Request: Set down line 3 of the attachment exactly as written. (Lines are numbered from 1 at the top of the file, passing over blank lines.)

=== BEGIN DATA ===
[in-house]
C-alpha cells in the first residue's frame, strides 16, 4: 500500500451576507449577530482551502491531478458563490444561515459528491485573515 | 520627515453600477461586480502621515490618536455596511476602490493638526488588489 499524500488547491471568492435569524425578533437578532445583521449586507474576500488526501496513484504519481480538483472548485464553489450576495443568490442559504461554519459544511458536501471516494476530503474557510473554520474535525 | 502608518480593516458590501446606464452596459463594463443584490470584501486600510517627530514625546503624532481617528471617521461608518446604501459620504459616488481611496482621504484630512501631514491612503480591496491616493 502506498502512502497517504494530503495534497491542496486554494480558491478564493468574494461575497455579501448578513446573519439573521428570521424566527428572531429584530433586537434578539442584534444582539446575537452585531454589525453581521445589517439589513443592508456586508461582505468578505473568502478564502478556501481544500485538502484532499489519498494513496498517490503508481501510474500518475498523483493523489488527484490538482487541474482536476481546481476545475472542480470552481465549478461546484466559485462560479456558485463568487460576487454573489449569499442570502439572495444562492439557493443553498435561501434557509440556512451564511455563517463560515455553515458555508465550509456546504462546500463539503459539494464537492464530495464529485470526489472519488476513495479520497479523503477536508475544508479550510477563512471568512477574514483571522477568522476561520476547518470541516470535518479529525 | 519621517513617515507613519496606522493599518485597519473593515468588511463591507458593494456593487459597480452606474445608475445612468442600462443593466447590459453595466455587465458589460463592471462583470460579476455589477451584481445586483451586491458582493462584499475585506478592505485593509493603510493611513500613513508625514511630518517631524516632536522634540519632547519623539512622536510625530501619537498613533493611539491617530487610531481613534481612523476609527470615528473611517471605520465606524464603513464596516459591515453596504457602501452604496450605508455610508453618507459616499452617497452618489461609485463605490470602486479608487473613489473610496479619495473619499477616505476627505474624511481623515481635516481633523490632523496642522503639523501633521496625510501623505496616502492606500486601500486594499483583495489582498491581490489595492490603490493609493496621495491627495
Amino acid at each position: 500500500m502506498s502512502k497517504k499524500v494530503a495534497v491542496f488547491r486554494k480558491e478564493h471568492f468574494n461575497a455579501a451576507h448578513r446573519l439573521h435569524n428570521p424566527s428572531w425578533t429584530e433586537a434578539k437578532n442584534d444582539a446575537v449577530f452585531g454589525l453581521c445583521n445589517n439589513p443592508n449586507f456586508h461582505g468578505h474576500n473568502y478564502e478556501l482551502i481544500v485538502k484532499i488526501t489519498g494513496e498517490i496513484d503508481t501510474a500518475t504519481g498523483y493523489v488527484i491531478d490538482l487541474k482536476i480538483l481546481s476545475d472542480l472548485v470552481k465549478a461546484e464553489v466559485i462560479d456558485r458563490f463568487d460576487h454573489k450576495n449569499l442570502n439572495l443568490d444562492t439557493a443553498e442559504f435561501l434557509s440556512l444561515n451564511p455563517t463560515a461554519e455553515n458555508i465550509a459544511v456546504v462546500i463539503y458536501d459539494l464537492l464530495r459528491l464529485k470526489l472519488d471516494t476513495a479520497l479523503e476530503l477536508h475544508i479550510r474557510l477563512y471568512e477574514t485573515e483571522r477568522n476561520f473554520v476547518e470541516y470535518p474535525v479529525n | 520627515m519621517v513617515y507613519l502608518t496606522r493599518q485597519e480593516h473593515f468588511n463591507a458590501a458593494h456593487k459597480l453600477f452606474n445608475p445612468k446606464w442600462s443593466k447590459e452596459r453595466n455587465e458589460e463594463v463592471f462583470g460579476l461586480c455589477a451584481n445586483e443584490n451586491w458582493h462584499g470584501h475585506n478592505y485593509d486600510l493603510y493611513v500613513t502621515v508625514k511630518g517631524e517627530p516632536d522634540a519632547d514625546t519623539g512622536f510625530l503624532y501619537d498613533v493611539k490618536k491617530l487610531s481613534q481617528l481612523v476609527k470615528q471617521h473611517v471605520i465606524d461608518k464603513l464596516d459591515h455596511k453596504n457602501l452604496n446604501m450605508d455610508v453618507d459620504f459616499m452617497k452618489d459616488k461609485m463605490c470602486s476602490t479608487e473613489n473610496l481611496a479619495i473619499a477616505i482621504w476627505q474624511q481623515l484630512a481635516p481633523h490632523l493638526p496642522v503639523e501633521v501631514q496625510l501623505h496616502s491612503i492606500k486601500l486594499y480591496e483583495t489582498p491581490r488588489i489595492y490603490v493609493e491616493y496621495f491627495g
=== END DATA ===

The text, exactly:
Amino acid at each position: 500500500m502506498s502512502k497517504k499524500v494530503a495534497v491542496f488547491r486554494k480558491e478564493h471568492f468574494n461575497a455579501a451576507h448578513r446573519l439573521h435569524n428570521p424566527s428572531w425578533t429584530e433586537a434578539k437578532n442584534d444582539a446575537v449577530f452585531g454589525l453581521c445583521n445589517n439589513p443592508n449586507f456586508h461582505g468578505h474576500n473568502y478564502e478556501l482551502i481544500v485538502k484532499i488526501t489519498g494513496e498517490i496513484d503508481t501510474a500518475t504519481g498523483y493523489v488527484i491531478d490538482l487541474k482536476i480538483l481546481s476545475d472542480l472548485v470552481k465549478a461546484e464553489v466559485i462560479d456558485r458563490f463568487d460576487h454573489k450576495n449569499l442570502n439572495l443568490d444562492t439557493a443553498e442559504f435561501l434557509s440556512l444561515n451564511p455563517t463560515a461554519e455553515n458555508i465550509a459544511v456546504v462546500i463539503y458536501d459539494l464537492l464530495r459528491l464529485k470526489l472519488d471516494t476513495a479520497l479523503e476530503l477536508h475544508i479550510r474557510l477563512y471568512e477574514t485573515e483571522r477568522n476561520f473554520v476547518e470541516y470535518p474535525v479529525n | 520627515m519621517v513617515y507613519l502608518t496606522r493599518q485597519e480593516h473593515f468588511n463591507a458590501a458593494h456593487k459597480l453600477f452606474n445608475p445612468k446606464w442600462s443593466k447590459e452596459r453595466n455587465e458589460e463594463v463592471f462583470g460579476l461586480c455589477a451584481n445586483e443584490n451586491w458582493h462584499g470584501h475585506n478592505y485593509d486600510l493603510y493611513v500613513t502621515v508625514k511630518g517631524e517627530p516632536d522634540a519632547d514625546t519623539g512622536f510625530l503624532y501619537d498613533v493611539k490618536k491617530l487610531s481613534q481617528l481612523v476609527k470615528q471617521h473611517v471605520i465606524d461608518k464603513l464596516d459591515h455596511k453596504n457602501l452604496n446604501m450605508d455610508v453618507d459620504f459616499m452617497k452618489d459616488k461609485m463605490c470602486s476602490t479608487e473613489n473610496l481611496a479619495i473619499a477616505i482621504w476627505q474624511q481623515l484630512a481635516p481633523h490632523l493638526p496642522v503639523e501633521v501631514q496625510l501623505h496616502s491612503i492606500k486601500l486594499y480591496e483583495t489582498p491581490r488588489i489595492y490603490v493609493e491616493y496621495f491627495g